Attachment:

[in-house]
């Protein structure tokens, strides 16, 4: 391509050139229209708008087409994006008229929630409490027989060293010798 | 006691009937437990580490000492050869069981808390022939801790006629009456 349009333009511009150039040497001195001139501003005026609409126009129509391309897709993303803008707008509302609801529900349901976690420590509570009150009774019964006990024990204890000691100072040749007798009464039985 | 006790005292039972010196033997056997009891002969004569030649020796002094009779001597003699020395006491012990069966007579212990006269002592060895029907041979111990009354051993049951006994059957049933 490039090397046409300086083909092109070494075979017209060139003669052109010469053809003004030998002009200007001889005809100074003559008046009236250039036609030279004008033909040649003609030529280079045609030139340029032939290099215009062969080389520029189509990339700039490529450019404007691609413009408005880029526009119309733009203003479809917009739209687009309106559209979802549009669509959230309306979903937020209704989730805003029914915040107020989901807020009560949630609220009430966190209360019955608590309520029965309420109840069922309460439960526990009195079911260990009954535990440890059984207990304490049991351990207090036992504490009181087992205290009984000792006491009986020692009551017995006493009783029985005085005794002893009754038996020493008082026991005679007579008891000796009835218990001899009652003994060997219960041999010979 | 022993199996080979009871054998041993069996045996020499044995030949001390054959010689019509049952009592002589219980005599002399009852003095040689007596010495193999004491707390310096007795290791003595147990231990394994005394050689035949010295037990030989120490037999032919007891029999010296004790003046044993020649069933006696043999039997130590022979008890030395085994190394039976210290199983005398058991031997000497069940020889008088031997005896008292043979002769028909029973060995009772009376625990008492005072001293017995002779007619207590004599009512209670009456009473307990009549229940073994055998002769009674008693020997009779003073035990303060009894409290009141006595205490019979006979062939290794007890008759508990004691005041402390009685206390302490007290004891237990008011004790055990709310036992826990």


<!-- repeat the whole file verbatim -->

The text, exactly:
[in-house]
């Protein structure tokens, strides 16, 4: 391509050139229209708008087409994006008229929630409490027989060293010798 | 006691009937437990580490000492050869069981808390022939801790006629009456 349009333009511009150039040497001195001139501003005026609409126009129509391309897709993303803008707008509302609801529900349901976690420590509570009150009774019964006990024990204890000691100072040749007798009464039985 | 006790005292039972010196033997056997009891002969004569030649020796002094009779001597003699020395006491012990069966007579212990006269002592060895029907041979111990009354051993049951006994059957049933 490039090397046409300086083909092109070494075979017209060139003669052109010469053809003004030998002009200007001889005809100074003559008046009236250039036609030279004008033909040649003609030529280079045609030139340029032939290099215009062969080389520029189509990339700039490529450019404007691609413009408005880029526009119309733009203003479809917009739209687009309106559209979802549009669509959230309306979903937020209704989730805003029914915040107020989901807020009560949630609220009430966190209360019955608590309520029965309420109840069922309460439960526990009195079911260990009954535990440890059984207990304490049991351990207090036992504490009181087992205290009984000792006491009986020692009551017995006493009783029985005085005794002893009754038996020493008082026991005679007579008891000796009835218990001899009652003994060997219960041999010979 | 022993199996080979009871054998041993069996045996020499044995030949001390054959010689019509049952009592002589219980005599002399009852003095040689007596010495193999004491707390310096007795290791003595147990231990394994005394050689035949010295037990030989120490037999032919007891029999010296004790003046044993020649069933006696043999039997130590022979008890030395085994190394039976210290199983005398058991031997000497069940020889008088031997005896008292043979002769028909029973060995009772009376625990008492005072001293017995002779007619207590004599009512209670009456009473307990009549229940073994055998002769009674008693020997009779003073035990303060009894409290009141006595205490019979006979062939290794007890008759508990004691005041402390009685206390302490007290004891237990008011004790055990709310036992826990």